In a week of devastation, the world premiere of “Billy Flanigan: The Happiest Man Alive” has brought a whirlwind of pixie dust joy to central Florida.
The documentary, telling the story of 40-year-old Walt Disney World actor Flanigan, debuted at the Garden Theater in Winter Garden last Saturday – the 51st anniversary of Disney World – during a party of arrivals on the red carpet, reunions, tears and laughter.
“I’m just humbled,” Flanigan said of the film and opening night hype. “If it helps someone who is struggling with something, then the movie has served its purpose.”
The film was inspired by Flanigan’s “Flanigrams” – song and dance numbers he created and delivered in a sung Telegram style during the COVID-19 entertainment industry shutdown. Wearing his lime-green helmet, he cycled to friends’ houses and put on a little show outside their doors.
Of course, as he explained in a post-movie Q&A, the reaction was sometimes unexpected. A friend, who was not dressed to receive visitors, slammed the door in his face. Others burst into tears at the unexpected kindness.
But “The Happiest Man on Earth” goes far beyond flanigrams. Orlando’s entertainment community should be heartened by the film’s exploration of how the pandemic shutdown has affected the lives of so many here, personally and professionally.
And you don’t have to be an artist to be moved by elements of Flanigan’s story – how he was bullied as a child and the effect on his family when, after years of marriage and four children, he came out as gay.
Incidentally, his family filled the front row of the theater on Saturday, cheering on their dad and joking with him about who the “favorite kid” is during the Q&A session. The film doesn’t shy away from the hardship caused by Flanigan’s exit, but it also shows how open hearts can heal.
“Your family is a shining example of the love, acceptance and resilience of the human spirit,” Disney friend and colleague Sheila Ward said after viewing the film.
The documentary is well paced as it introduces viewers to the man behind the million watt smile. An emotional original score underpins key scenes, and Disney lyrics cleverly break up the segments. Longtime Disney pianist Carol Stein composed an original song about Flanigan for the film, and the two performed it live at the premiere — true artists never shy away from a stage, after all.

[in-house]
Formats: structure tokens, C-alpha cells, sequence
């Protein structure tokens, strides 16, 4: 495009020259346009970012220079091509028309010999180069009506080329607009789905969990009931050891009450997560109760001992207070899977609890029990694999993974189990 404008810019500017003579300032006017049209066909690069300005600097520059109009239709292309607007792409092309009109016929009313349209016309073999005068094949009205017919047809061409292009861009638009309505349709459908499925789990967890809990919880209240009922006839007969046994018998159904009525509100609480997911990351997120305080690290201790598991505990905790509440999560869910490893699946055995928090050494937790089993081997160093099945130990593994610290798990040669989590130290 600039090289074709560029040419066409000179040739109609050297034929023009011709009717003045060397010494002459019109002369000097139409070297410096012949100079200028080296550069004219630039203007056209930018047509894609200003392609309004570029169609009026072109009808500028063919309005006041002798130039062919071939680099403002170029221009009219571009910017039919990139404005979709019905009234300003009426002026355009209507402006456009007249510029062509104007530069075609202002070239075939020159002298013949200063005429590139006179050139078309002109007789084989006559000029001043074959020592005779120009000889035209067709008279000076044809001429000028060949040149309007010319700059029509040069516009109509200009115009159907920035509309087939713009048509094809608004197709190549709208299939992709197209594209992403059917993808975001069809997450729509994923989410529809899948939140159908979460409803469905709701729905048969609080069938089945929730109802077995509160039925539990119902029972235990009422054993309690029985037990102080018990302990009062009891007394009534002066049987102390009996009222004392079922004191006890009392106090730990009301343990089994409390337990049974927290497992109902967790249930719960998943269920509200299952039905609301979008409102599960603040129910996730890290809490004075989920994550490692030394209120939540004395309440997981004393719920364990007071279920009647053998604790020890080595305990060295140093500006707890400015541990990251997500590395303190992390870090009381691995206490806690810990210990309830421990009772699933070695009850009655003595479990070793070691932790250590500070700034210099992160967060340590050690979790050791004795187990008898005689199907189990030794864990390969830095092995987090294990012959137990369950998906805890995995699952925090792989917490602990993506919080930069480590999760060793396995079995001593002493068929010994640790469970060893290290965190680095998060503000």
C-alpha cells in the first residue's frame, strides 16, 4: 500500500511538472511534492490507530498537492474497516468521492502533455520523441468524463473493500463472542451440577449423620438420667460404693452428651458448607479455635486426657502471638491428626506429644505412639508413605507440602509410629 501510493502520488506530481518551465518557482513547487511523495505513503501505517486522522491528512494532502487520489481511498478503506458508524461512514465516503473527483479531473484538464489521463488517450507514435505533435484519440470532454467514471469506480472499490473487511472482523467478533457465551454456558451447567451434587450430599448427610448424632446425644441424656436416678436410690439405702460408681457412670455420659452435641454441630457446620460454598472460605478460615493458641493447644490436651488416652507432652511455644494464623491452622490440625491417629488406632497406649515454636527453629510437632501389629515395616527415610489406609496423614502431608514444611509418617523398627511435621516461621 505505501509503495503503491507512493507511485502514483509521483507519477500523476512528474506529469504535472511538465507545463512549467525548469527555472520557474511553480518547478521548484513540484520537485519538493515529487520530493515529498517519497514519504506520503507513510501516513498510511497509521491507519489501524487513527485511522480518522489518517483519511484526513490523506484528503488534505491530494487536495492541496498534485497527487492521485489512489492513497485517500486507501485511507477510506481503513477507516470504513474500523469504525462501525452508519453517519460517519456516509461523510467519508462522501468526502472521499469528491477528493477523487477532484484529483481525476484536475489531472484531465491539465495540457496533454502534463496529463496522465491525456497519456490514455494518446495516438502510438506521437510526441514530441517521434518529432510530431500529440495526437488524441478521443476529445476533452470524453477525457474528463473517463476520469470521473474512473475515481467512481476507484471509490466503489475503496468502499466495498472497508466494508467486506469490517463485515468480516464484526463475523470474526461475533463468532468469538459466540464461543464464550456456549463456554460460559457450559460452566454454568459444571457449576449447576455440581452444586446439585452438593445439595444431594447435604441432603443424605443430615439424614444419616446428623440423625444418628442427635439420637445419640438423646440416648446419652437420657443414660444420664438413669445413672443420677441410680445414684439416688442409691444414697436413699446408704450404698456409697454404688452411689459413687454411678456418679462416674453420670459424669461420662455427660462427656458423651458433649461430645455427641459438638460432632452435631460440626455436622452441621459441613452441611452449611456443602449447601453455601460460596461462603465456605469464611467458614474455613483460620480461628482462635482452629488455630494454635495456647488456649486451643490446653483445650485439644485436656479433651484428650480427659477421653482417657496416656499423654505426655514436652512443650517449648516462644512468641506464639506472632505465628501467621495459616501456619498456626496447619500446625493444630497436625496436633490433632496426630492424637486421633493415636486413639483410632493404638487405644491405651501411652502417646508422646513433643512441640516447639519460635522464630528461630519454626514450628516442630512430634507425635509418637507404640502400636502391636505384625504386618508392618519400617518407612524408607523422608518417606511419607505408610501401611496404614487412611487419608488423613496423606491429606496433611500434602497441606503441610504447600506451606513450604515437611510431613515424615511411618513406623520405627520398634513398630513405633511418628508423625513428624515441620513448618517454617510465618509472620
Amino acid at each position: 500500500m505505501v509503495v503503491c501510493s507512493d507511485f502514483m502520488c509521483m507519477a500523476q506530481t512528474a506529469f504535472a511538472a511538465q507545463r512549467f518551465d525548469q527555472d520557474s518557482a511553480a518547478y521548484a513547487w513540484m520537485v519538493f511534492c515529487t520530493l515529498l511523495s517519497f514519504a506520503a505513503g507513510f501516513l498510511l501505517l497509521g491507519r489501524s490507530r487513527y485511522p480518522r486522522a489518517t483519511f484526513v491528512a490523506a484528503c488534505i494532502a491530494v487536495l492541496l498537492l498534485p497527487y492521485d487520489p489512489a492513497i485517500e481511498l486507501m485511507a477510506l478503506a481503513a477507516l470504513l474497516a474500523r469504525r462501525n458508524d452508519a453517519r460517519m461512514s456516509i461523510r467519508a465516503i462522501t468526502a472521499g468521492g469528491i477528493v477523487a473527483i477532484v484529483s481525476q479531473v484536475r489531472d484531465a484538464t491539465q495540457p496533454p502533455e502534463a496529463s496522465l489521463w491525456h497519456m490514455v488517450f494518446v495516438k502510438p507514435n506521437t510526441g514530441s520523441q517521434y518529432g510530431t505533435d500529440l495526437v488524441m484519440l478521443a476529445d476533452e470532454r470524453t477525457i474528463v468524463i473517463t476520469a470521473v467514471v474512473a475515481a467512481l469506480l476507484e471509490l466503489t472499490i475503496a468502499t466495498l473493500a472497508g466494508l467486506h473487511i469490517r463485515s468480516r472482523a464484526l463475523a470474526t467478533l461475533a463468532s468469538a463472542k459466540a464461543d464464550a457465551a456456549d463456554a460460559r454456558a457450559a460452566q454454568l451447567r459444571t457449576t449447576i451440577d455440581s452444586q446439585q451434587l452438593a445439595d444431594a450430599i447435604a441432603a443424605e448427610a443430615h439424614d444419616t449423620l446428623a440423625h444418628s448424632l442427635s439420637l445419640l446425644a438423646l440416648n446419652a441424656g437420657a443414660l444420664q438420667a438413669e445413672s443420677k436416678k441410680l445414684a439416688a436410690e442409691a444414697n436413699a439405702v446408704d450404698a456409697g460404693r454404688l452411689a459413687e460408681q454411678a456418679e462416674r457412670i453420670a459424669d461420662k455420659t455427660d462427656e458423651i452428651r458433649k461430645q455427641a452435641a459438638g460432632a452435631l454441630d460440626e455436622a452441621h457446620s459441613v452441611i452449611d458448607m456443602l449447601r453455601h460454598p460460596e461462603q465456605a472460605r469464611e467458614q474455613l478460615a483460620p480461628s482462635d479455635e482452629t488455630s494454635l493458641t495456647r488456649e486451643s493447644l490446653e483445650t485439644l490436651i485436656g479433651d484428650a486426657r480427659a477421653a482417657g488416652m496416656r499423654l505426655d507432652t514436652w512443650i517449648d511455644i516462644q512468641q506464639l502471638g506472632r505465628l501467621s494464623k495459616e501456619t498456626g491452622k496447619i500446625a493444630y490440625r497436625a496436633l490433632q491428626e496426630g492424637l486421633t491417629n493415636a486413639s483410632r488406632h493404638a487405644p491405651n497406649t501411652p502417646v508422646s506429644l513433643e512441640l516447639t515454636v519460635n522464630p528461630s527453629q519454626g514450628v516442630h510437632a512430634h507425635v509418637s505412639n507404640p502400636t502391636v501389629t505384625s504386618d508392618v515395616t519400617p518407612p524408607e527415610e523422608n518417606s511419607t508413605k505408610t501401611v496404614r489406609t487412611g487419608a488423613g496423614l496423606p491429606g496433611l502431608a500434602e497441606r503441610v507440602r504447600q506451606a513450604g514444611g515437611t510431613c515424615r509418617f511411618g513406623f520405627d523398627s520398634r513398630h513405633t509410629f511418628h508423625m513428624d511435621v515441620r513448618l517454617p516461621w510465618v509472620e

Flanigan said he was amazed at how Stein crafted the song, titled “Behind Every Smile”, so quickly.
“Carol sat down, worked all night, called and said, ‘I think I get it,'” he recalled.
While the film touches on deeper issues, it is truly a feel-good film. A post-movie chat commentator said she was struck by how Flanigan said his bullying made him a nicer person, instead of a bitter one. And that idea – of choosing compassion over bitterness – shines throughout the documentary.
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After 40 years at Walt Disney World, Flanigan, 62, knows a lot of people in town — and they’ve filled the seats. But some Disney fans who “came across” after reading about it in the newspaper “said they too were moved by Flanigan’s story. They asked where they could currently see him perform ( “Finding Nemo: The Big Blue… and Beyond!”) and when.
“I don’t work weekends,” Flanigan joked, adding that he earned that advantage because “I’ve been here a long time.”
The documentary will be available to stream on iTunes ($12.99) on October 7 and a DVD will be released on November 15 on amazon.com ($19.95). The music from Rob Pottorf’s score, which includes Stein’s “Behind Every Smile,” is also available as a digital album for download from amazon.com ($9.95).
While laughter filled much of the premiere night as friends posed for photos on the red carpet and rushed to hug the beaming man of the hour, there was recognition of the destruction caused by Hurricane Ian. $1,000 from premiere ticket sales will be donated to relief efforts in Southwest Florida, producer Randy Goodwin announced.
Ward read a letter from Cullen Douglas, the documentary’s writer and director, who was unable to fly from Los Angeles.
“I hope the story, like Billy’s Flanigrams,” he wrote, “has given you a chance to smile, to hope, and maybe even to heal.”
Find me on Twitter @matt_on_arts, facebook.com/matthew.j.palm or write to me at [email protected]. Want more theater and arts news and reviews? Go to orlandosentinel.com/arts. For more fun things, follow @fun.things.orlando on Instagram, Facebook and Twitter.